Cambridge Chantilly

by Mark Nye
Glass Review - January 1987

Chantilly items "The distinctive Chantilly, a design of exceptional delicacy and refinement..."

To continue the above, taken from the October, 1939 issue of House and Garden:

"Both Chantilly and Blossom Time are exceptionally light in weight and appearance, and harmonize perfectly with any type of decoration. Available in over 150 pcs., at unusually modest prices."

Precisely when Chantilly was introduced is not known but it was sometime during late 1938 or early 1939 and by the time the previously cited advertisement was published, Chantilly was well on its way to becoming established as a major Cambridge etching, one that was to endure the test of time.

During its almost twenty years in the Cambridge line, five different types of stemware were decorated with Chantilly and there were, at consecutive times, two different dinnerware lines. In addition, there Chantilly 3600 goblet Chantilly 3625 goblet was a wide selection of decorative and accessory pieces offered with the Chantilly etching.

There is evidence to indicate Chantilly was being etched onto the stemware lines Nos. 3600 and 3625 very early in 1939. By June of that year, the No. 3600 line was being offered to the trade etched Chantilly with a gold edge, etched Chantilly and gold encrusted, as well as etched Chantilly with no further adornment.

It may have been around this same time, or perhaps not until 1940-41, that Chantilly was etched onto a seldom seen line of Cambridge stemware, No. 3138. This line, which has a molded "lady leg stem", is also known with two rock crystal cuttings and its only Cambridge catalog appearance is in a rock crystal catalog issued in May, 1940. The No. 3138/Chantilly combination has not been found in Cambridge documents or advertising and is known only through the existence of actual examples that have recently been discovered. This apparently was a short lived line, cut or etched, since little is found today.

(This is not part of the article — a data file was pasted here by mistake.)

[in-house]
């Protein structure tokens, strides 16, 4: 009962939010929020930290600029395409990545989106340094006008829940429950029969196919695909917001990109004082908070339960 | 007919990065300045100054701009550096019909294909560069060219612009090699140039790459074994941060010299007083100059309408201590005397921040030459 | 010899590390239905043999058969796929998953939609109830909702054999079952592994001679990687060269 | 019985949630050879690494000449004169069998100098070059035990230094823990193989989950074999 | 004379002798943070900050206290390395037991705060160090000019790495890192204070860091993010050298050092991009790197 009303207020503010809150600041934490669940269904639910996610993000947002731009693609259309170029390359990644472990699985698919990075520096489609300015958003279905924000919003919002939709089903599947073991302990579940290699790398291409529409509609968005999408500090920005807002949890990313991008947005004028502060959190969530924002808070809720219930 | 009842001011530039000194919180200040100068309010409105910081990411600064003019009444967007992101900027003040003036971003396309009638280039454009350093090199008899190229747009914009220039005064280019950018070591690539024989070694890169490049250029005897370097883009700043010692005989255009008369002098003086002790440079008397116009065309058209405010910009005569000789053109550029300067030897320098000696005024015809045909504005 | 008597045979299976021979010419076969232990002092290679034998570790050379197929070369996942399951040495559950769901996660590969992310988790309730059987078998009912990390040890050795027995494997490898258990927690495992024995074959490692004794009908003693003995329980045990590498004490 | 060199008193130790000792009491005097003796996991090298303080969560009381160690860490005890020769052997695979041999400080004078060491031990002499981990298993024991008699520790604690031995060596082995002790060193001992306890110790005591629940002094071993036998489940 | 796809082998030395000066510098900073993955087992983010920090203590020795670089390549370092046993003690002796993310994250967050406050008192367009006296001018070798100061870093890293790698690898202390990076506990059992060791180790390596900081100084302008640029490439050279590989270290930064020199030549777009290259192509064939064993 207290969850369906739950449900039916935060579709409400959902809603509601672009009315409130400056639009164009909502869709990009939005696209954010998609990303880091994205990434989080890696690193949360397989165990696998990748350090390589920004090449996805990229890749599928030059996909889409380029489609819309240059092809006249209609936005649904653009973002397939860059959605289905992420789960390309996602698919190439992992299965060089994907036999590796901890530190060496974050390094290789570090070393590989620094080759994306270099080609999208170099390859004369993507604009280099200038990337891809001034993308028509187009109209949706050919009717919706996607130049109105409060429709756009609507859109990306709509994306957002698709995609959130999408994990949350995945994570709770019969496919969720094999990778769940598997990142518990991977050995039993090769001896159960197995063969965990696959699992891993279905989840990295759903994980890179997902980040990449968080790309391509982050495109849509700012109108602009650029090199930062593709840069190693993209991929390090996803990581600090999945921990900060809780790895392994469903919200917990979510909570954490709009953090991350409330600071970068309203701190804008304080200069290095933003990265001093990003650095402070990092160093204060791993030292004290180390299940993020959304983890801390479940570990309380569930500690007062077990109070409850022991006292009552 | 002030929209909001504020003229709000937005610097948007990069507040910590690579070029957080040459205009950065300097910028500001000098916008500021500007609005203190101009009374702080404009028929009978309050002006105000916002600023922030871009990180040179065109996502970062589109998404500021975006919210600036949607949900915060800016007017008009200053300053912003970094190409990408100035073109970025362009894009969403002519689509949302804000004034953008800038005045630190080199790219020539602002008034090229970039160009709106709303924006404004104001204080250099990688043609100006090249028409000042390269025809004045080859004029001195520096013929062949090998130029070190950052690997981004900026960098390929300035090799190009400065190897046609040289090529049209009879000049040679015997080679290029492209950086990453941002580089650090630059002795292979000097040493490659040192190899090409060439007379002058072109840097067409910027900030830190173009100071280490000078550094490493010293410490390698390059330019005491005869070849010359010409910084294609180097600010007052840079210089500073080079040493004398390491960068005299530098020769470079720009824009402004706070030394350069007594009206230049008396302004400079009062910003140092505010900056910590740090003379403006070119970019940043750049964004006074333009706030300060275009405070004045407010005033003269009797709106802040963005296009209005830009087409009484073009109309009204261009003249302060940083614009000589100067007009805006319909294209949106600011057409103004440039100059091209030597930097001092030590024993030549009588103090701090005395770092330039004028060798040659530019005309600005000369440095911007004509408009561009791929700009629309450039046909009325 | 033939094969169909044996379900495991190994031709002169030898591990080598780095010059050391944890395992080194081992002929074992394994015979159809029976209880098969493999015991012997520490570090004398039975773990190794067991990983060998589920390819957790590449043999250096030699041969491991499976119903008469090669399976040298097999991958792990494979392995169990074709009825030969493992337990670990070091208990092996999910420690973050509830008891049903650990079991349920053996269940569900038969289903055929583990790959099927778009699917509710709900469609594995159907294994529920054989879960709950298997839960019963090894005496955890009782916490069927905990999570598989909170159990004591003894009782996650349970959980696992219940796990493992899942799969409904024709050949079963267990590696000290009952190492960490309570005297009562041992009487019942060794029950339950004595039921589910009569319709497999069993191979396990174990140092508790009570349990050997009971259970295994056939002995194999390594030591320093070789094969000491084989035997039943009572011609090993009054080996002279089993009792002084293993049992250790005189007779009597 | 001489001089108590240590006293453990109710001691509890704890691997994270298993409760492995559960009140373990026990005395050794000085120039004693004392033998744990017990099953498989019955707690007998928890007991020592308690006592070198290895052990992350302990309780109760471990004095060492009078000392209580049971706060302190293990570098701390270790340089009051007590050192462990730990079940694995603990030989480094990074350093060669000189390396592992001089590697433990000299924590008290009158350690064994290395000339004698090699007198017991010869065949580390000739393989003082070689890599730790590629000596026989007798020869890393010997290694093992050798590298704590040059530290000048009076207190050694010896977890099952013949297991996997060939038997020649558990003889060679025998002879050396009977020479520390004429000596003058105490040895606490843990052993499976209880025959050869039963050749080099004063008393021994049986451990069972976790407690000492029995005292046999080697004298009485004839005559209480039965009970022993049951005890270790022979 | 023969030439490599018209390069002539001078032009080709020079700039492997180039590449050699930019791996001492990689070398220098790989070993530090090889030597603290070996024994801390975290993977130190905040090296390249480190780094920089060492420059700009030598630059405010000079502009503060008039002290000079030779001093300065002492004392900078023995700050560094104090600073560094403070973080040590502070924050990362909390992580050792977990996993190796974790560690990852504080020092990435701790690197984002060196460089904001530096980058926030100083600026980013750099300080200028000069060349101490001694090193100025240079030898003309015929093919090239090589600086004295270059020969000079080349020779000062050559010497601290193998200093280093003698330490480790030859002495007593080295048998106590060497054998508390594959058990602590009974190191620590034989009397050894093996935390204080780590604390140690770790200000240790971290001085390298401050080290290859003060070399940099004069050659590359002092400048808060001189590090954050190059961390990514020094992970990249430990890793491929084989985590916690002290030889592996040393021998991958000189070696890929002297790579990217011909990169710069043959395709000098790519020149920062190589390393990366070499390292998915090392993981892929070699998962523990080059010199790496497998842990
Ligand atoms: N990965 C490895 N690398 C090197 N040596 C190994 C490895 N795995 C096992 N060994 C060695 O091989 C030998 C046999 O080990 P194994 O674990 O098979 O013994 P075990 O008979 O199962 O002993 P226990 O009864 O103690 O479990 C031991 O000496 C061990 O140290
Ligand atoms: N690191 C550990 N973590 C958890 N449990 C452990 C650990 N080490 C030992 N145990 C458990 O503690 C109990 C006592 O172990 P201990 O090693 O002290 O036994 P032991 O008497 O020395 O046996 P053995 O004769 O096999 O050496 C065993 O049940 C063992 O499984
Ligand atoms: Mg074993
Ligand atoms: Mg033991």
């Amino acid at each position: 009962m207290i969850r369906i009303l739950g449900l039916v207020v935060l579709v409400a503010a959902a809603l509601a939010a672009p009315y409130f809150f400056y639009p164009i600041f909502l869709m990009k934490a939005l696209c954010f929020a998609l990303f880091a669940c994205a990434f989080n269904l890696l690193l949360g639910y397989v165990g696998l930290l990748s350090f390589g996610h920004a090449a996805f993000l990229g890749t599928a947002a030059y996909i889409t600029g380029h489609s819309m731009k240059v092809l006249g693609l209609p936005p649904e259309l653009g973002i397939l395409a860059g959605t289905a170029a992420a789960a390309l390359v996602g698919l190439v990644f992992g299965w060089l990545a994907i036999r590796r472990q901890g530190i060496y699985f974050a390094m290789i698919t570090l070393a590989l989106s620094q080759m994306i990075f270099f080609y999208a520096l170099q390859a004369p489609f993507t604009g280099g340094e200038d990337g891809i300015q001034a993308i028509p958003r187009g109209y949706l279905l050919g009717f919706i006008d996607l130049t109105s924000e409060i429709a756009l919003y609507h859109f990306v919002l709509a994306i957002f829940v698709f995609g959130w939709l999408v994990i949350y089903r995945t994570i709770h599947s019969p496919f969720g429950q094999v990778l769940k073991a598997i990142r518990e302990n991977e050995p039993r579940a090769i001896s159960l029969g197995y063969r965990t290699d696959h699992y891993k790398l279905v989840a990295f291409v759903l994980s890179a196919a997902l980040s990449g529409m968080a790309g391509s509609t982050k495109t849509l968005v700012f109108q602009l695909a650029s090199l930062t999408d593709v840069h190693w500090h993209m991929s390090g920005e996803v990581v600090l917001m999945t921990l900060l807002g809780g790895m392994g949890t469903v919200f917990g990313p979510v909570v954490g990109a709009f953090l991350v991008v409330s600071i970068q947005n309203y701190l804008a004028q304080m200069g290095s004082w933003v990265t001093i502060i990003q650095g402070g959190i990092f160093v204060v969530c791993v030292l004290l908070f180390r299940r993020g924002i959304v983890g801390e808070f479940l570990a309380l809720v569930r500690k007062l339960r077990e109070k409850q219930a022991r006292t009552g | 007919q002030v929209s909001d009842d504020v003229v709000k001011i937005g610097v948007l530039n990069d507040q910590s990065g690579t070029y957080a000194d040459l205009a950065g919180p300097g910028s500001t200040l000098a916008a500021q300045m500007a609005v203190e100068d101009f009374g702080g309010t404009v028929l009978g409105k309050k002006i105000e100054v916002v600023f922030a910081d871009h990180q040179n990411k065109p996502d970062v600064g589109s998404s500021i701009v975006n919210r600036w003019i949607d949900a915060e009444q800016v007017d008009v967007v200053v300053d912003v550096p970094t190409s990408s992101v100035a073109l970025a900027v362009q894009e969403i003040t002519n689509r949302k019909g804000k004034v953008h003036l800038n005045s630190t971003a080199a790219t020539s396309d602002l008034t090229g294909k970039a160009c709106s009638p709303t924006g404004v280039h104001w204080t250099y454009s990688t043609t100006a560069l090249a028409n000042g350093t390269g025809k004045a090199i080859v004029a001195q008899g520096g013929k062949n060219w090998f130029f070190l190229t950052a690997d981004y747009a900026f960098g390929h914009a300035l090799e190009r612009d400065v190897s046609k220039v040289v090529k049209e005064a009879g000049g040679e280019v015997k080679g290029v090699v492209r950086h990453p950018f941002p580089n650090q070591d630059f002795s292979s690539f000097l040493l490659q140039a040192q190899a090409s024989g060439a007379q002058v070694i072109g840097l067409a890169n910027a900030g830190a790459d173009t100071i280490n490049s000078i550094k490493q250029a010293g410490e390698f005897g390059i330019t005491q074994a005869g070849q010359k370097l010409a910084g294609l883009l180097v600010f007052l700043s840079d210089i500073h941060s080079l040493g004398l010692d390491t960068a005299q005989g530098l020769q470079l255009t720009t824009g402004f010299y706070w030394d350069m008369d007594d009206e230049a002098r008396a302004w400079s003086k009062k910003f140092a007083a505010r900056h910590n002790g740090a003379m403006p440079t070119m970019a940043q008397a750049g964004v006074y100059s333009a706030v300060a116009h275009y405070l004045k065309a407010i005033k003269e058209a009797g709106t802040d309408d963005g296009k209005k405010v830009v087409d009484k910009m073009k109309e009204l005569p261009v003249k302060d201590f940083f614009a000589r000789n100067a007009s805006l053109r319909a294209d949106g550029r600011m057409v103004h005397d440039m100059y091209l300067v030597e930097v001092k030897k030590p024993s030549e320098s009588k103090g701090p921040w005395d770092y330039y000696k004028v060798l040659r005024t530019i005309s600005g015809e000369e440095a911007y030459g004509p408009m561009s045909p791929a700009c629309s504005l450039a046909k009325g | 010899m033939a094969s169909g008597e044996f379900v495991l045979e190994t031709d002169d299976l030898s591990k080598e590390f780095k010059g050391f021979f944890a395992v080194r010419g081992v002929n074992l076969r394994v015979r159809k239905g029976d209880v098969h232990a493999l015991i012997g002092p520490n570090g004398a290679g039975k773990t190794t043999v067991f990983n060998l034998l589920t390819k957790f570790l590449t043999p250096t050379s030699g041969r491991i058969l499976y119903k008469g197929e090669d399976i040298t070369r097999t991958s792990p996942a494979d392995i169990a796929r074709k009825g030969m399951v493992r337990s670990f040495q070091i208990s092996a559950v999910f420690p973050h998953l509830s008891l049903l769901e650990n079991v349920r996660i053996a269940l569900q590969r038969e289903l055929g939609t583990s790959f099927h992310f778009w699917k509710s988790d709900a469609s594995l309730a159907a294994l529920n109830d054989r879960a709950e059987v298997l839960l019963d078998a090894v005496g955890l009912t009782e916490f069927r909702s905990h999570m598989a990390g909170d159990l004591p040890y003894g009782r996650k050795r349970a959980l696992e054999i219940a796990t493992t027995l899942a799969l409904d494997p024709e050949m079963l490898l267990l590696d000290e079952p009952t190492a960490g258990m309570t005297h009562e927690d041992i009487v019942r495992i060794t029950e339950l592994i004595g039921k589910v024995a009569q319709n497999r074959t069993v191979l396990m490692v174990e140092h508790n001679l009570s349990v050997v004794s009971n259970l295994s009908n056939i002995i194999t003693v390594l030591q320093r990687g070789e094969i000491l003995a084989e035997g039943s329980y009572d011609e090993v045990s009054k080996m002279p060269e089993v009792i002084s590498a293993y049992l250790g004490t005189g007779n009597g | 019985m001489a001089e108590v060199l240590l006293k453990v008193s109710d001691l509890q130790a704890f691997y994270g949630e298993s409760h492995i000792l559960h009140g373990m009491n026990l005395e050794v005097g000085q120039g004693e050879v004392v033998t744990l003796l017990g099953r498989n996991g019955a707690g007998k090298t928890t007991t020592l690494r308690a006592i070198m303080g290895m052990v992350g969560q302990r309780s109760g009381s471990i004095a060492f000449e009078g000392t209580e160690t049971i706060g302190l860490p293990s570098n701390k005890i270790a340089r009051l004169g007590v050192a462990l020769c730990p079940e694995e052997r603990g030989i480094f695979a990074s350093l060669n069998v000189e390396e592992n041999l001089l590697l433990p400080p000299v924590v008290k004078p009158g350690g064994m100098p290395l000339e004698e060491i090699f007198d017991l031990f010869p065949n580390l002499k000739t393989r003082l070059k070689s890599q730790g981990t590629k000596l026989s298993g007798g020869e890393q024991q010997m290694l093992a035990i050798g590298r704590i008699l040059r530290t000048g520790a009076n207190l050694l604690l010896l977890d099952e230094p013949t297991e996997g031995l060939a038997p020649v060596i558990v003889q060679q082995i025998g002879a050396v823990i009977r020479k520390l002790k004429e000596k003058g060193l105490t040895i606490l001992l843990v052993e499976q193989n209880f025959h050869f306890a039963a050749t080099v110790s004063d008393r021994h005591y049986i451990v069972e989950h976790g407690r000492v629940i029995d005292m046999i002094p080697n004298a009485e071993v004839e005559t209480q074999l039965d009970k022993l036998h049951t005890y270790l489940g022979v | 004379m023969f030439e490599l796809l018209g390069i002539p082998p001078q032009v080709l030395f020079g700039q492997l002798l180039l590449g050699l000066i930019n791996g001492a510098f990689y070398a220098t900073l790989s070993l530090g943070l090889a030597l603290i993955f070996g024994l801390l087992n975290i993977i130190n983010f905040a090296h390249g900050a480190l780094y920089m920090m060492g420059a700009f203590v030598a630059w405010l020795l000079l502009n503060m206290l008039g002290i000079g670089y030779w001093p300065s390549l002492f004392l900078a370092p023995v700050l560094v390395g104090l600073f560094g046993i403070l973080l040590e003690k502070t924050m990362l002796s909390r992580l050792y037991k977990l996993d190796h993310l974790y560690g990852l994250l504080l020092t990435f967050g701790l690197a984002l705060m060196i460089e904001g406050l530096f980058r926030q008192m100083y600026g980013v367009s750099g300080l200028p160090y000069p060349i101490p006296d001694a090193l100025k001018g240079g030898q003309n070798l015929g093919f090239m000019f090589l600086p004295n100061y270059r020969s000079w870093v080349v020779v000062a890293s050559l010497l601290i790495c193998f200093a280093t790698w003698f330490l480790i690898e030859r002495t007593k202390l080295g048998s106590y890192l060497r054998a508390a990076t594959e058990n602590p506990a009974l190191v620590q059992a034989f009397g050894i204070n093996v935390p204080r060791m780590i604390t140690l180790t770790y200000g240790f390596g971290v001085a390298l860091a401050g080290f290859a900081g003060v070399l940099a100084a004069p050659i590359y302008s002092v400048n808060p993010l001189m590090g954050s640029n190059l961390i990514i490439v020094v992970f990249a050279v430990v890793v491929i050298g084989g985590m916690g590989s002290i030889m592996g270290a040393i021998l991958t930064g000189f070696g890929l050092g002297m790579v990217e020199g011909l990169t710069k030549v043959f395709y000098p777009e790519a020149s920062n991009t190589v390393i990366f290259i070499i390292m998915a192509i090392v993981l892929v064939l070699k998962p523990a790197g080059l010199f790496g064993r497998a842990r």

Recent research has produced evidence that it was probably sometime in 1942 that Chantilly was first used on No. 3775 stemware. However, an Chantilly 3775 goblet Chantilly 3779 goblet earlier date cannot, at this tune, be ruled out The last line of stemware to be introduced with the Chantilly etching was the No. 3779 and this combination was brought out sometime between June. 1949 and September 1950. It, along with Nos. 3600, 3625 and 3775 stemware, remained available etched Chantilly until the summer of 1954 and the initial plant closing. During the reopen period, only stemware from lines Nos. 3600 and 3625 were available from open stock with the Chantilly etching.

During its years in the Cambridge catalog. Chantilly was used on two major types of dinnerware: Martha or No. 3600, and Corinth or No. 3900. The first to be used was the Martha line and there was a full dinnerware line as well as accessory, serving and decorative items produced for several years. It is highly likely the Martha line was introduced concurrently with Chantilly in late 1938 or early 1939. For all practical purposes, the Martha line or shape was discontinued during the mid to late 1940's.

The Corinth line was brought out in 1949 and, in addition to other etchings, was available in a full dinnerware service etched Chantilly. Both the Corinth and Martha lines feature a 10½ inch service or dinner plate besides the regular 9½ inch dinner plate and both can be found etched Chantilly. The Corinth line remained an active Cambridge blank until the final plant closing.

Apart from the two lines just described, selected items from several other well-known Cambridge shapes or lines were used in conjunction with Chantilly. In order as to the relative number of items etched Chantilly plate Chantilly, these are No. 3400, Gadroon and Pristine. Items to be found from the No. 3400 line etched Chantilly are primarily jugs, decanters and tumblers. Pieces from the other two lines used in conjunction with the Chantilly etching consisted mainly of bonbons, bowls and relishes.

Over the years the availability of Chantilly varied. In the fall of 1939, advertisements were saying "available in over 150 pcs." and when the January 1940 price list was issued, there were 182 listings for Chantilly. By June, 1949, there were only 83 catalog entries for Chantilly, including 32 for stemware but this increased to a total of 106 pieces being offered in September, 1950. The Chantilly etching made the transition to the reopen period but in reduced amounts. The last of the Cambridge price lists, issued in 1958, carried only 76 Chantilly listings, including the Corinth 10½ inch service or dinner plate and stemware.